|Former name(s)||'Journal of the African Society, Journal of the Royal African Society'|
|Publisher||Oxford University Press (United Kingdom)|
African Affairs is a peer-reviewed academic journal published quarterly by Oxford University Press on behalf of the London-based Royal African Society. The journal covers any Africa-related topic: political, social, economic, environmental and historical. Each issue also includes a section of book reviews.
It was established as the Journal of the African Society in 1901, and was published as the Journal of the Royal African Society from 1936 until it obtained its current name in 1944.
The Royal African Society and its journal grew out of the travels of Mary Kingsley, an English writer and explorer who travelled to Africa several times in the 1890s and greatly influenced European study of Africa. In 1893, Kingsley travelled to Luanda, Angola, where she lived with the indigenous peoples to learn their customs. In 1895 she returned to study cannibal tribes, travelled up the Ogooué River collecting specimens of previously undiscovered fish, and became the first European to climb Mount Cameroon. Upon her return to England, Kingsley upset many people, particularly the Church of England: she criticized missionaries, and supported many traditional aspects of African life, most controversially the practice of polygamy. Kingsley wrote that a "black man is no more an undeveloped white man than a rabbit is an undeveloped hare".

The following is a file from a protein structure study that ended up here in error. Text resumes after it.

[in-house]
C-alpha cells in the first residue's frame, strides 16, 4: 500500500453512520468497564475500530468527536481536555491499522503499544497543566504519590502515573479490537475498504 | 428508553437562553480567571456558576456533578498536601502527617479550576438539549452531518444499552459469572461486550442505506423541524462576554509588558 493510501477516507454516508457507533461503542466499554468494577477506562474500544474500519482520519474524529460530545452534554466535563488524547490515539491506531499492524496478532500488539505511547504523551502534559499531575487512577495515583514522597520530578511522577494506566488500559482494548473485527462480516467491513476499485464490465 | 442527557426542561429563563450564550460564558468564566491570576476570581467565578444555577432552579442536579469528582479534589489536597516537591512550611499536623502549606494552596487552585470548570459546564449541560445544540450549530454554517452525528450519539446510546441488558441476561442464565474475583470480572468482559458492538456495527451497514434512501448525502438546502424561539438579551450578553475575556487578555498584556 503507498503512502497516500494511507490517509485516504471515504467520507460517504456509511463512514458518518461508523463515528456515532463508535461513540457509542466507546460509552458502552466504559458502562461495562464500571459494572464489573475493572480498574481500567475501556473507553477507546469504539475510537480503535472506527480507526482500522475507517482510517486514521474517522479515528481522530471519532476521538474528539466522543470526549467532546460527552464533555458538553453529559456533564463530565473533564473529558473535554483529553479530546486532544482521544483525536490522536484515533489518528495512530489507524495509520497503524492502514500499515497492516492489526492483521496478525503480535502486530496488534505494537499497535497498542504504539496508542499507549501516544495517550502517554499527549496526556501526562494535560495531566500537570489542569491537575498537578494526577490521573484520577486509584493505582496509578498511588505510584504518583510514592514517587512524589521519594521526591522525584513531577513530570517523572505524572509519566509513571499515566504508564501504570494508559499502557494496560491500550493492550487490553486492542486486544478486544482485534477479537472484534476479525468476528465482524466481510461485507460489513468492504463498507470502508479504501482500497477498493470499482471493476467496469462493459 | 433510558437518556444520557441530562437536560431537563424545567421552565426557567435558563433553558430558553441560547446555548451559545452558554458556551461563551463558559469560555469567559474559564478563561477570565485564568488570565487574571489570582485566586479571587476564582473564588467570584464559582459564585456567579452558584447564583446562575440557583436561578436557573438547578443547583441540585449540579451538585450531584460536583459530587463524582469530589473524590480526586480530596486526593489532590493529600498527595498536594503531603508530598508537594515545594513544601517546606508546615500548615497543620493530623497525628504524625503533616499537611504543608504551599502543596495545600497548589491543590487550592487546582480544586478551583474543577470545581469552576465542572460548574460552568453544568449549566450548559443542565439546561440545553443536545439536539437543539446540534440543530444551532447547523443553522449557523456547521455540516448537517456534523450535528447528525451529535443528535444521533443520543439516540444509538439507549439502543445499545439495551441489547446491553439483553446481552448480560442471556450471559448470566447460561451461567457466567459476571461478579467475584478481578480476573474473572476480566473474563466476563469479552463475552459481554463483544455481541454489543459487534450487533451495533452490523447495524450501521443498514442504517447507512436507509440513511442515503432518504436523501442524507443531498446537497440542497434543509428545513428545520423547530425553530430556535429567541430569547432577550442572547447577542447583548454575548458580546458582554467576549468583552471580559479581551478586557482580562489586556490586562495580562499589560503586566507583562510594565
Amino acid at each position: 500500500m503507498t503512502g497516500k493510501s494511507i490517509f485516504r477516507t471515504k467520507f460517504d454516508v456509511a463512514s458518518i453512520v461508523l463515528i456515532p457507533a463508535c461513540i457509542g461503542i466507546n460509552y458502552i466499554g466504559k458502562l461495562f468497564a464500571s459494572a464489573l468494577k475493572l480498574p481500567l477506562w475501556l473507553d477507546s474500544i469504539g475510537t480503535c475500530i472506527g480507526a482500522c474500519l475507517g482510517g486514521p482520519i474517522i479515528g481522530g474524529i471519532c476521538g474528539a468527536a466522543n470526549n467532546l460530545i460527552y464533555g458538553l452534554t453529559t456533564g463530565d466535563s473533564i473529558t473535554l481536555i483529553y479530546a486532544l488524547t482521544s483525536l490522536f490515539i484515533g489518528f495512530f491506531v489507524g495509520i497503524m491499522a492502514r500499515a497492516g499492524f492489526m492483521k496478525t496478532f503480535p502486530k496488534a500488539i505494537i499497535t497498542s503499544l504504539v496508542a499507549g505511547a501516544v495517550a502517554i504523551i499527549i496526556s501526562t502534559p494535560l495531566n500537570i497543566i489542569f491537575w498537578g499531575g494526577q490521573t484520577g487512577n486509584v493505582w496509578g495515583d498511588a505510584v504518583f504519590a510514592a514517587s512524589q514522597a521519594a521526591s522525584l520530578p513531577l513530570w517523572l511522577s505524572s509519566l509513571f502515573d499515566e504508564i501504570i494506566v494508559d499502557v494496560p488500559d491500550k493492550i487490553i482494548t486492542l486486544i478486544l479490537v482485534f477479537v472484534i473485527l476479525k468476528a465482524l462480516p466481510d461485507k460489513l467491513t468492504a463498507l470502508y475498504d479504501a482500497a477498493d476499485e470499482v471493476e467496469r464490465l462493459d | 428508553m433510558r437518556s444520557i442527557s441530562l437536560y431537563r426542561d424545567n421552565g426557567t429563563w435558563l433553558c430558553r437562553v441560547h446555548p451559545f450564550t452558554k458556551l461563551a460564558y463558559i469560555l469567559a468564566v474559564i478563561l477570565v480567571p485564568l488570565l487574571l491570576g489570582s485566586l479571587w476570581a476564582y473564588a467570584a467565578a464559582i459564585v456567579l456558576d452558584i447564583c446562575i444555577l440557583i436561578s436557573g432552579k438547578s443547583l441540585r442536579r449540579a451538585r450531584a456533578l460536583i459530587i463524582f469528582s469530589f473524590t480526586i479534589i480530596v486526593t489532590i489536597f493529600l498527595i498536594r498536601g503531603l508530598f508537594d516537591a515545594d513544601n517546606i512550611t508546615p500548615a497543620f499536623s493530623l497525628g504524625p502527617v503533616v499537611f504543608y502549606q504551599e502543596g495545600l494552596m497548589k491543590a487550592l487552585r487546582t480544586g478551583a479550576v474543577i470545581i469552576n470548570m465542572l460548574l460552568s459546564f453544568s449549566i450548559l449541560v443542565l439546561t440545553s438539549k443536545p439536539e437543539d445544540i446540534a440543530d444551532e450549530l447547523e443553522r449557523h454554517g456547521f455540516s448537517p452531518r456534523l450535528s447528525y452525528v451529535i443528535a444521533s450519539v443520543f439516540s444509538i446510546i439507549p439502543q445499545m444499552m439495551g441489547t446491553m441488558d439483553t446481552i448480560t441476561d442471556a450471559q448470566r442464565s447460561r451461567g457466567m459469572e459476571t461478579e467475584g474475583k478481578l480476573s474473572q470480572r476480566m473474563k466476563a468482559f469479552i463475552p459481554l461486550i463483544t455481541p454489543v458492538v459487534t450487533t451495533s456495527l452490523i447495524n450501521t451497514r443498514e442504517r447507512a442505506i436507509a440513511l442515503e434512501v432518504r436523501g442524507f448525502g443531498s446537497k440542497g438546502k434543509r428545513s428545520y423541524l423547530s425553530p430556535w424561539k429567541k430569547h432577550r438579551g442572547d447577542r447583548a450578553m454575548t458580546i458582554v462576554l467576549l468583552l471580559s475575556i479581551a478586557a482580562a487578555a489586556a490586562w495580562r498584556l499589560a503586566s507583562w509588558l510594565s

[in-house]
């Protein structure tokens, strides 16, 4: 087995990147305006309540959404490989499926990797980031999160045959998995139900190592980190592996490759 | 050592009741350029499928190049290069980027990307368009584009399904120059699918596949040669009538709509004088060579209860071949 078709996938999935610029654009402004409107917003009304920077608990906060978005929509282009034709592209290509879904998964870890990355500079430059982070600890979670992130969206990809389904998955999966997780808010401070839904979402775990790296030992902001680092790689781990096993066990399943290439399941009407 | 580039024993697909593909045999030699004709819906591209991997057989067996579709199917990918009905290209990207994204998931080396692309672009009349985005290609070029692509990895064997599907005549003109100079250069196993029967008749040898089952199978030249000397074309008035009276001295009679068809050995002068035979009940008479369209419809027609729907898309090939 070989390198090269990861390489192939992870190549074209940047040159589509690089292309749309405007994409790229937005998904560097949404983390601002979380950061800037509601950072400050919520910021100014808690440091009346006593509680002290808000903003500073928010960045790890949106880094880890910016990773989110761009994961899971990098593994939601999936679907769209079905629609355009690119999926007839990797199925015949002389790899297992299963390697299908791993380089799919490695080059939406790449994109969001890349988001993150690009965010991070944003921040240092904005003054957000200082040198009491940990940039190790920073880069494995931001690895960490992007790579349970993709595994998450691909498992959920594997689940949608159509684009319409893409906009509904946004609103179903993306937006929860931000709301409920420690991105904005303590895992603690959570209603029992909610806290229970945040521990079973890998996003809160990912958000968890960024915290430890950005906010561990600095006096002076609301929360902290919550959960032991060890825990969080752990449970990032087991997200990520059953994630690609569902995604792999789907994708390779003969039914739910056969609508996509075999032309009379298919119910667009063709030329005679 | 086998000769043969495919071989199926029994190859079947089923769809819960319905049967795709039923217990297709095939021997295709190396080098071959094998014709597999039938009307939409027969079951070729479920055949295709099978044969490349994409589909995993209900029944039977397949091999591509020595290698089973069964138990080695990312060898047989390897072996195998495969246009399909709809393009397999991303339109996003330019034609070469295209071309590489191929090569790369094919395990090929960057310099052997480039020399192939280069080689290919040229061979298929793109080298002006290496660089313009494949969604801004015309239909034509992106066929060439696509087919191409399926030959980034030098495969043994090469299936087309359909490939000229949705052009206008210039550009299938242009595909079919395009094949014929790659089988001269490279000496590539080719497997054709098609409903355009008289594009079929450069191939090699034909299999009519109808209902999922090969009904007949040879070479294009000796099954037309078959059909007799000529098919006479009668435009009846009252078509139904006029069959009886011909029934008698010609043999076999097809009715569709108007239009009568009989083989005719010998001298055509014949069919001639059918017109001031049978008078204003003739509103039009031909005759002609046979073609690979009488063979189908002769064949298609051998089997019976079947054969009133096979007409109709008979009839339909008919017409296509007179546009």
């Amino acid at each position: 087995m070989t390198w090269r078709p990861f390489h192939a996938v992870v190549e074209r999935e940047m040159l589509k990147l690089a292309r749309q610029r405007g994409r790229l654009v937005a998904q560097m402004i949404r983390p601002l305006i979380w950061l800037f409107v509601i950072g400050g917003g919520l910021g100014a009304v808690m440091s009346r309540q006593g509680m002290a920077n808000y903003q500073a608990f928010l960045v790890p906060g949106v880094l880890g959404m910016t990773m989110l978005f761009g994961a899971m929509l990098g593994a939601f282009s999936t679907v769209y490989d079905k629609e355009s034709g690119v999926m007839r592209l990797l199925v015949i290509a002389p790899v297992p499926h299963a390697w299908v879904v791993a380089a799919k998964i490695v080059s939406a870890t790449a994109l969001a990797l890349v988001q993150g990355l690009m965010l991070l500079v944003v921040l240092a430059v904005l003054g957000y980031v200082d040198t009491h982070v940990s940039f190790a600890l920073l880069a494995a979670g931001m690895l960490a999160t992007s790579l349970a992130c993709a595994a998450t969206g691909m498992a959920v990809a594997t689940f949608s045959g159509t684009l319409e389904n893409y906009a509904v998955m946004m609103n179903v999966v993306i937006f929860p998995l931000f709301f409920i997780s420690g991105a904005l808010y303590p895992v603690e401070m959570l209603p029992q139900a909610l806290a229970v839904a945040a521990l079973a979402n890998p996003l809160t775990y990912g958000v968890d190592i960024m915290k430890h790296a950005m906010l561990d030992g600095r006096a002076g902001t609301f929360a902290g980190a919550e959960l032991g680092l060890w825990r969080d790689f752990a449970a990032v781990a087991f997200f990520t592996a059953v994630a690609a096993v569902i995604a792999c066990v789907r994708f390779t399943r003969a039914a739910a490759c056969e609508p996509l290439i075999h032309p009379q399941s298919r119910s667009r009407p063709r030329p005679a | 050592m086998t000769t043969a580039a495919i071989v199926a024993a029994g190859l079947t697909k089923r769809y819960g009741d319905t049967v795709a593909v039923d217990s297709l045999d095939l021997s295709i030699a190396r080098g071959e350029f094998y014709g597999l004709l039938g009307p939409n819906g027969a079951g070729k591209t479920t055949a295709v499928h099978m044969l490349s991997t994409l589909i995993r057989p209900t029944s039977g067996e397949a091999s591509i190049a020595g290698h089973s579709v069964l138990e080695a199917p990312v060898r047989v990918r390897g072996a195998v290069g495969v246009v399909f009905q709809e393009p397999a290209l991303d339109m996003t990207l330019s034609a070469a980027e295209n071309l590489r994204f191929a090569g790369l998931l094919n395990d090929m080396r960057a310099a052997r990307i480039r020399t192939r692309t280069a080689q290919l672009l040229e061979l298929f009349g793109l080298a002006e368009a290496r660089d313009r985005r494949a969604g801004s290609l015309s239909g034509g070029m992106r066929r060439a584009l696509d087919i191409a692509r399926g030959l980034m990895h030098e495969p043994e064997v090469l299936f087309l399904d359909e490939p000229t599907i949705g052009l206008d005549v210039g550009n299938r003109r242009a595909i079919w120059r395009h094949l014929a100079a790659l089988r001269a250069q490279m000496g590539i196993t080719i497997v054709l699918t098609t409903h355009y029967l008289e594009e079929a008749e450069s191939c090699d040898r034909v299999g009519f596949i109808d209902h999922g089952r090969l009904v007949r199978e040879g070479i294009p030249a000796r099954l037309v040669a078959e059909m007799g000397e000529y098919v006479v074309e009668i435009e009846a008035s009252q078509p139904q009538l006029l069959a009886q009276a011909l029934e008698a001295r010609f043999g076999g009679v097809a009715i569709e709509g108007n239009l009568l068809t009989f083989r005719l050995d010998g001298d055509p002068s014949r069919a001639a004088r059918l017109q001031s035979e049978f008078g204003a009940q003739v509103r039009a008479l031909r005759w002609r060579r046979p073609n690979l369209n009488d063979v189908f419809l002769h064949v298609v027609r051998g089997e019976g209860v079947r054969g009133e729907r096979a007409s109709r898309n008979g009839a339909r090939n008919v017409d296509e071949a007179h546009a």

The African Society was founded in 1901 to commemorate and continue Kingsley's work. The Society works to promote relations between the United Kingdom and Africa. In addition to the journal, the Society promotes conferences and meetings.
The journal was established in 1901 as the Journal of the African Society and was published as the Journal of the Royal African Society (ISSN 0368-4016) from 1936 to 1944. In 1944, the journal obtained its current name.
- Mary H. Kingsley (1897). Travels in West Africa; Congo Français, Corisco and Cameroons.
- "Royal African Society". JSTOR. Retrieved 2007-10-08.
- "African Affairs Editorial Board". Oxfordjournals.org. Retrieved 2007-10-08.